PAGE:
Thursday, January 10, 2008

Yerushalayim, Orah Shel Olam / ירושלים, אורה של עולם / Jerusalem, Light of the World

While this quote is definitely a good overall description of Jerusalem’s special character, this post, covering the beginning of my week on my own in the city, which besides for being special and spiritual the center of world attention, is just a cool place to hang out.

Motzei Shabbat, I left the hotel and schlepped with my bags over to Rechov Hamelech George, and after waiting for a few minutes, caught an articulated #14 bus to my chevruta (study partner) Miron and Naomi’s apartment right on the happening street of Emek Refaim. After catching up a bit, I went down the street and met my friend Yoni Zierler, who I had been close with in preschool and hadn’t seen for about 12 years. We had dinner at New Deli, and spent a while catching up and hearing about his time in the army, as he had officially made aliyah. It’s just one of the amazing things about Jerusalem, how many people you can run into or catch up with, even without having seen them for years.

On Sunday morning, I went back to the Conservative Yeshiva after a six-month hiatus. I arrived in time for davening at 7:30, just like old times. After tefillot, Reb Mordechai Silverstein, of my favorite teachers, gave a dvar tefillah, and I went across the street to supersol to grab some breakfast and also took the opportunity to do laundry at Beit Nativ. Just like old times, I went right back into Dr. Josh Kulp’s Talmud class, learning in chevruta with Miron and Rabbi Marvin Richardson, a close friend of the family. Although JTS in no Jewish wasteland, it’s just so nice to be back in this amazing place and learning torah lishmah. For lunch, I ran across the street and got some pita and hummus (whose label assured me that it was extra kosher for the shmitta (sabbatical) year. After mincha, I was sitting in the Beit midrash checking my email and my friend from back home in Toronto, Naomi Cooperman, who is on Nativ this year, sent me an instant message. In turned out that she was sitting a few dozen feet away in Beit Nativ, so I ran upstairs to say hello and we hung out for a while. I also got to see Reena Saks and her parents, who are close family friends and used to live in Philadelphia when I did.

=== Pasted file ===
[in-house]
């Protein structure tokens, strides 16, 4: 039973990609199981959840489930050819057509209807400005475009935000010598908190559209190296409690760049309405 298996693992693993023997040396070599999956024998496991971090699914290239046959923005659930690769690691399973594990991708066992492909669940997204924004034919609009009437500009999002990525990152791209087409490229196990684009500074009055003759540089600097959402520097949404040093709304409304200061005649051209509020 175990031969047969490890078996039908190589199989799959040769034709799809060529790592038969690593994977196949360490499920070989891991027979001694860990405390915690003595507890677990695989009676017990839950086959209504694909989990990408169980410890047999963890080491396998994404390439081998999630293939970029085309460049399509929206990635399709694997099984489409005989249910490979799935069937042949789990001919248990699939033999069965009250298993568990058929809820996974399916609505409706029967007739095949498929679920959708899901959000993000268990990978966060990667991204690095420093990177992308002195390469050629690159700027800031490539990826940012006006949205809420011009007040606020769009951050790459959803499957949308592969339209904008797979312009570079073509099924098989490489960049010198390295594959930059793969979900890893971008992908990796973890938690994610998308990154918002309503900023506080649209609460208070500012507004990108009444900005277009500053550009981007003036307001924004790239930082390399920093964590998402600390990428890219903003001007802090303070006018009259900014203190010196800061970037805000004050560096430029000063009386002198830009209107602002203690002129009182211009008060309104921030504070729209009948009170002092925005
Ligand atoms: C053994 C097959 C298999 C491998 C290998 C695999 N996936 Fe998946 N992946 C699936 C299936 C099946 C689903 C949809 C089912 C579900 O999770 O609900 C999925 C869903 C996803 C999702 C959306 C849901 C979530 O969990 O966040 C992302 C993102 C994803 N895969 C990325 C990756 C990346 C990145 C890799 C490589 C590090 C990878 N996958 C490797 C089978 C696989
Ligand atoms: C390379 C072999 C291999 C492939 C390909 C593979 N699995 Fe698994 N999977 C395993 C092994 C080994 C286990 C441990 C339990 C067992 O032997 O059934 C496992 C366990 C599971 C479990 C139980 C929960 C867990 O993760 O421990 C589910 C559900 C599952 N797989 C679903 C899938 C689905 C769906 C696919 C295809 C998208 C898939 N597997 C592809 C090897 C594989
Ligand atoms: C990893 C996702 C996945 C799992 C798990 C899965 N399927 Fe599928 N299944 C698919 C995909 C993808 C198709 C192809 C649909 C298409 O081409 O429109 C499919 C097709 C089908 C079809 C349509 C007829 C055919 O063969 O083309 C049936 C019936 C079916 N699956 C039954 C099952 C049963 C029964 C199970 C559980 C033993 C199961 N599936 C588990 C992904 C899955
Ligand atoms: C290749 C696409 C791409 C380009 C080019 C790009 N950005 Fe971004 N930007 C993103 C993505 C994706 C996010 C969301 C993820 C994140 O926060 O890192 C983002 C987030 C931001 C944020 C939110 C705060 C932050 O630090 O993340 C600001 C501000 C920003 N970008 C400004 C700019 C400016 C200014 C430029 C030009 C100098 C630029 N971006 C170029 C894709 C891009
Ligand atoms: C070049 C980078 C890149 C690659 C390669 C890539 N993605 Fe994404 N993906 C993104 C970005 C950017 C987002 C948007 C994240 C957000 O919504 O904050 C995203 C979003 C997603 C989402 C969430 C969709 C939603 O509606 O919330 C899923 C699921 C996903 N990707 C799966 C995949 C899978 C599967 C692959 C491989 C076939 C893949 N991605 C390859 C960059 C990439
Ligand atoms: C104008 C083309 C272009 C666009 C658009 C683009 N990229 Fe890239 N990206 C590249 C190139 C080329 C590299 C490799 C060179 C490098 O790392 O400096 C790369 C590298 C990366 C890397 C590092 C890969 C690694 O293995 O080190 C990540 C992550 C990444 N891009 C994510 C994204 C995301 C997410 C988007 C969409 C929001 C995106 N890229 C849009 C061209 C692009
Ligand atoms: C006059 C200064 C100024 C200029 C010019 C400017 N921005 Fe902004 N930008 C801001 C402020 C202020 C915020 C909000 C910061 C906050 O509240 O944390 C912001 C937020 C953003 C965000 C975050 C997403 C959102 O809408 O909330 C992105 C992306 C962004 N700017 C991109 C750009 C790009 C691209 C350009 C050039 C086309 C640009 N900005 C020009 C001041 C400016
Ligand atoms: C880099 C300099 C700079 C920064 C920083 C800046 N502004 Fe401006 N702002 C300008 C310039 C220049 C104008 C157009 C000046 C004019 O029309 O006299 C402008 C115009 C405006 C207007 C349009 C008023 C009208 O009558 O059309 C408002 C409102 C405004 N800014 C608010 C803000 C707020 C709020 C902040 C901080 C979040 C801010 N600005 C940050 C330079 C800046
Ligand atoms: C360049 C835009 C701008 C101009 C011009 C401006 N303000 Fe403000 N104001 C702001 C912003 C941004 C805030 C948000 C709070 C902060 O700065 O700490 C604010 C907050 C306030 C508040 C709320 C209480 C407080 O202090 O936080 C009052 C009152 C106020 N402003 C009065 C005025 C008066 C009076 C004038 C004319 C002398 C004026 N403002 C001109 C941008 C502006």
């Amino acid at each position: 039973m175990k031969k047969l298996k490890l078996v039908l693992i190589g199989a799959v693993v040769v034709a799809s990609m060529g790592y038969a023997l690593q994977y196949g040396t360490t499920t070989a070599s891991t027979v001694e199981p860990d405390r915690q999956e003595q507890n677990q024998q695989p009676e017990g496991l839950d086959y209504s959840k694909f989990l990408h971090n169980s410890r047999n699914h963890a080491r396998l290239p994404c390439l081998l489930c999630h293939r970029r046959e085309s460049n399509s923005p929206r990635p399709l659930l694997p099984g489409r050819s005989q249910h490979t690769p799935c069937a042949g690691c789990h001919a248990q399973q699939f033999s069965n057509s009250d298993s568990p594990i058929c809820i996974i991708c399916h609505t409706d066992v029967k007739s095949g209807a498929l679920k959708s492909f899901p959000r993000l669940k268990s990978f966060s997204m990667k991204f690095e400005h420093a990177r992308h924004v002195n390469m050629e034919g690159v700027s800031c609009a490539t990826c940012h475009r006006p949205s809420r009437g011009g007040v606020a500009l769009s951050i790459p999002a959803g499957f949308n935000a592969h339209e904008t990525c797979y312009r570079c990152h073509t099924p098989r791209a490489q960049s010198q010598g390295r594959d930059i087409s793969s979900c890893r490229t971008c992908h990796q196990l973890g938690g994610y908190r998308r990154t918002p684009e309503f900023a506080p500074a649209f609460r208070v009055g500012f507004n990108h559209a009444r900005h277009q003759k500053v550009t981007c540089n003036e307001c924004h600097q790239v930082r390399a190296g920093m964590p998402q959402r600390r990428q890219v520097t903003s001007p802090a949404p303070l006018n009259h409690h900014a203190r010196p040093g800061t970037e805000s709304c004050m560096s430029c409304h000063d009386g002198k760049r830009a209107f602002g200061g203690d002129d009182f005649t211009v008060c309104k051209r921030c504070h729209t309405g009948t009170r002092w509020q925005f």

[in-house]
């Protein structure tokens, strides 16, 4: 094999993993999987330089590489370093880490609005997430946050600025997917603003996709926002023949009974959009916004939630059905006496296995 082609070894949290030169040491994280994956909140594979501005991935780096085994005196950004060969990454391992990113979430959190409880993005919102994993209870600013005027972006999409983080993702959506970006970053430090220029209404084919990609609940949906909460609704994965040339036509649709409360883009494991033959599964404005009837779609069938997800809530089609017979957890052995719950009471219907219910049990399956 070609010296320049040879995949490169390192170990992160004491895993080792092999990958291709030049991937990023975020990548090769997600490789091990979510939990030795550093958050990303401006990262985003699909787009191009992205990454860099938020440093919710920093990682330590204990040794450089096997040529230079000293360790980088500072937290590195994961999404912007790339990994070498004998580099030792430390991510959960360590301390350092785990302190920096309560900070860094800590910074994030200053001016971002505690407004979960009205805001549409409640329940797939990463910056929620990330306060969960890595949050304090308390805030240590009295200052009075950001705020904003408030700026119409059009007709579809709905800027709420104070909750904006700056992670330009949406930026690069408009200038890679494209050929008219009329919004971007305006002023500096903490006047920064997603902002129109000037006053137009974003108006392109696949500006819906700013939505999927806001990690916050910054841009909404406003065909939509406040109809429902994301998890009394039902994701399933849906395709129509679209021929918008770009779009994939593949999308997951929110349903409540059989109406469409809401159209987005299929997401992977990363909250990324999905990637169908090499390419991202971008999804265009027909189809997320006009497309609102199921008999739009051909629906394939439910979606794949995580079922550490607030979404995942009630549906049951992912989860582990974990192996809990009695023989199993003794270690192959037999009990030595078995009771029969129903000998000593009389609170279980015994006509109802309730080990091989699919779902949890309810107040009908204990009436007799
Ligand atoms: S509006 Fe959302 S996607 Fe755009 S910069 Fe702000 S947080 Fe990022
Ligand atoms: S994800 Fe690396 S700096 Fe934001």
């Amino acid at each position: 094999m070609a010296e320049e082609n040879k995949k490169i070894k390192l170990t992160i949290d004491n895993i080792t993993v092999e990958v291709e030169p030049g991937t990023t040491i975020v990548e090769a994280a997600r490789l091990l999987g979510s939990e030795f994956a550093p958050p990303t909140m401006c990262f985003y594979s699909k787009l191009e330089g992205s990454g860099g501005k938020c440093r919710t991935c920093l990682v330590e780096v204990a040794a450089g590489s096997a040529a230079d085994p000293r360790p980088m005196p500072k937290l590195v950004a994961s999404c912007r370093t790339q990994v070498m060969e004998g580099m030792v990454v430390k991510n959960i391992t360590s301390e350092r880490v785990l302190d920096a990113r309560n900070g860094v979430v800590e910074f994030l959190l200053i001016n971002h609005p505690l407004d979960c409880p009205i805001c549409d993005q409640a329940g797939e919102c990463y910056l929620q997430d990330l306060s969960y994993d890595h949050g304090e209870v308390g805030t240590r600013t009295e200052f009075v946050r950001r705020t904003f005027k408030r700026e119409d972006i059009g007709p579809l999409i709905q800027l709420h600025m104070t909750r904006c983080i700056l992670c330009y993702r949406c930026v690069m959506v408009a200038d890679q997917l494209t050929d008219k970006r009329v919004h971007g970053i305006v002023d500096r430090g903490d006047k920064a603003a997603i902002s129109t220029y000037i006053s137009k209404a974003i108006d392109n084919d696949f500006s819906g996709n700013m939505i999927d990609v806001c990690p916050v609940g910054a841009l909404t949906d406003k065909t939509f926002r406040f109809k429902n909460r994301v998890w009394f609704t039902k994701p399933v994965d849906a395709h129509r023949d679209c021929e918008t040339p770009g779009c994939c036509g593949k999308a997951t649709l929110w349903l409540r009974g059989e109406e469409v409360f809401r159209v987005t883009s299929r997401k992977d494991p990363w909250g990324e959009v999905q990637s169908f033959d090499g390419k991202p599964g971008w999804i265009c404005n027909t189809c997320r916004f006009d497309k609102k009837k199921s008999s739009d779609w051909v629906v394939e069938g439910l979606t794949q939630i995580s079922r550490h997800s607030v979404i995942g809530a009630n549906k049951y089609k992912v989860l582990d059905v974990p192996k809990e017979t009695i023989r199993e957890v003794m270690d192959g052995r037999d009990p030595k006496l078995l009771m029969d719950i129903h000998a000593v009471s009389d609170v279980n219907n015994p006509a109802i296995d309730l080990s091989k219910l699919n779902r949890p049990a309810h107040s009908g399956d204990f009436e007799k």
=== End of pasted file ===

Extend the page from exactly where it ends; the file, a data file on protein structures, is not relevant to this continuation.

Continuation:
In went back to the Yeshiva for Maariv, and in the evening, had dinner at Tal Bagel with some friends from Toronto (Shira Zeliger, New York (Ben Herman), and both (Rina Goldberg).

Monday was another busy day, with Talmud in the morning (when I learned with Shira), a pizza lunch sponsored by the AJULA (aka University of Judaism). After lunch, I took a walk and noticed of the first signs of the event of the week (and the year to date), the first visit of George W. Bush to Israel (albeit less than a year before he leaves office). Although I’ll admit that I’m not his biggest fan, it is still a historic (yet somewhat annoying) time to be in Jerusalem. In any case, the first sign that I saw to welcome Bush was the official renaming of Kikar Paris (Paris Square), right between the Fuchsburg Center for Conservative Judaism and the Prime Minister’s house, to ‘Freedom for Jonathan Pollard Square’ by the Jerusalem City Council indefinitely until his release. Although it is possible to argue about whether Pollard deserved jail time or not, the 23 years he has been imprisoned is one of the longest ever for spying, especially against a friendly country. The Fuchsburg Center also put up their own sign welcoming the President (which I was told by Rabbi Lebeau, the director that he waved when he saw it).

That afternoon, I went back to the Yeshiva and attended Midrash class with Reb Mordechai, my favorite midrash teacher. In the evening, I went baxk to Miron and Naomi’s, had dinner and relaxed.